The United States said Friday that there would be no more fuel aid shipments to energy-strapped North Korea until Pyongyang agrees to a written plan to verify its nuclear disarmament.
The United States had warned that it would “rethink” its approach to North Korean nuclear disarmament after the latest round of six-country negotiations collapsed in Beijing on Thursday.
“The North Koreans have not come through and signed on to the verification protocol, which all other parties have agreed to,” said State Department spokesman Sean McCormack.
“Future fuel shipments will not go forward absent a verification regime,” McCormack told reporters after what he called an “understanding” among the United States, South Korea, Japan, China and Russia.
McCormack said one fuel shipment from Russia to North Korea was apparently already en route, but would be the last if Pyongyang did not accept nuclear disarmament verification procedures agreed earlier in the six-party talks.
“I think it’s very difficult to turn off,” he told the daily news briefing.
The six parties struck a landmark deal in February 2007 that promised diplomatic and economic incentives — including energy aid — to North Korea in return for giving up the nuclear programs it spent decades developing.
McCormack said the impasse has also put in limbo discussions to find an alternative supplier to Japan to ship fuel to North Korea as Tokyo insists that Pyongyang first clear up the cases of Japanese abducted during the Cold War.
“There were efforts to perhaps solicit donations of fuel oil from other parties not involved in the six-party talks … And I don’t see those going forward without agreement on a verification protocol,” he added.
The failure of the talks in Beijing all but dashed the hopes of US President George W. Bush’s administration to make progress on North Korean disarmament before Barack Obama moves into the White House.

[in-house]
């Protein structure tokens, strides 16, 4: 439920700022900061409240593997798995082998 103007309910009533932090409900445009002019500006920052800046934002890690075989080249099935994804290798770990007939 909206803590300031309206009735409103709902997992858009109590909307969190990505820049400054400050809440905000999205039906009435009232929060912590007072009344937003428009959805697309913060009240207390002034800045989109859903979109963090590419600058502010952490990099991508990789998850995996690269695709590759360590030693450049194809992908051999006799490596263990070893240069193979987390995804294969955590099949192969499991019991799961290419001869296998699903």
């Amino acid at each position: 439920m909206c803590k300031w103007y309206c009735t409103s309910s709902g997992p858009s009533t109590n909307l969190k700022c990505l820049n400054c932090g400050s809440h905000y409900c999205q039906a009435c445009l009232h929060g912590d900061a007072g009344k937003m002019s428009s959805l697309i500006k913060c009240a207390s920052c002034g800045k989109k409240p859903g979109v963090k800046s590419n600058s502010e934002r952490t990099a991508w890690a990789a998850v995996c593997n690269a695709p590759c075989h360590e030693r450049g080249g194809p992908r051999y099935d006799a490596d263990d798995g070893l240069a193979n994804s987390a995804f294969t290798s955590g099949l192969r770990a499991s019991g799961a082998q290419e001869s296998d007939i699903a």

The Bush administration had made solving the North Korean nuclear impasse a key foreign policy priority.
McCormack said that US negotiator Christopher Hill had returned from Beijing to give Secretary of State Condoleezza Rice “a more full briefing” about his discussions with the other parties.
Hill, the assistant secretary for East Asia and Pacific Affairs, will continue consultations with his counterparts from South Korea, Japan, Russia and China who have all returned to their capitals, he added.
McCormack did not rule out the risk that North Korea would resume steps it took months ago to restart its nuclear plants as it pressed demands to be taken off a US terrorism blacklist.
“Throughout (the negotiations) there have been stops and starts and various kinds of fits,” McCormack said when asked about such a risk.
The negotiations that began in 2003 have been mired in countless setbacks, and did not prevent Pyongyang from testing its first atomic bomb in 2006.
And although the North made its declaration of its atomic activities in June, the next step in the process was working out a way to determine if it had been telling the truth.
In October, the United States struck North Korea from a blacklist of countries supporting terrorism after saying Pyongyang agreed to steps to verify its nuclear disarmament and pledged to resume disabling its atomic plants.
But the five other parties were unable in Beijing this week to get North Korea to commit all of those steps to paper.
McCormack said “this is an absolute matter of principle” for North Korea to sign up to a verification protocol because it is an “action-for-action negotiation.”
He added: “The ball is in the North Koreans’ court.” AFP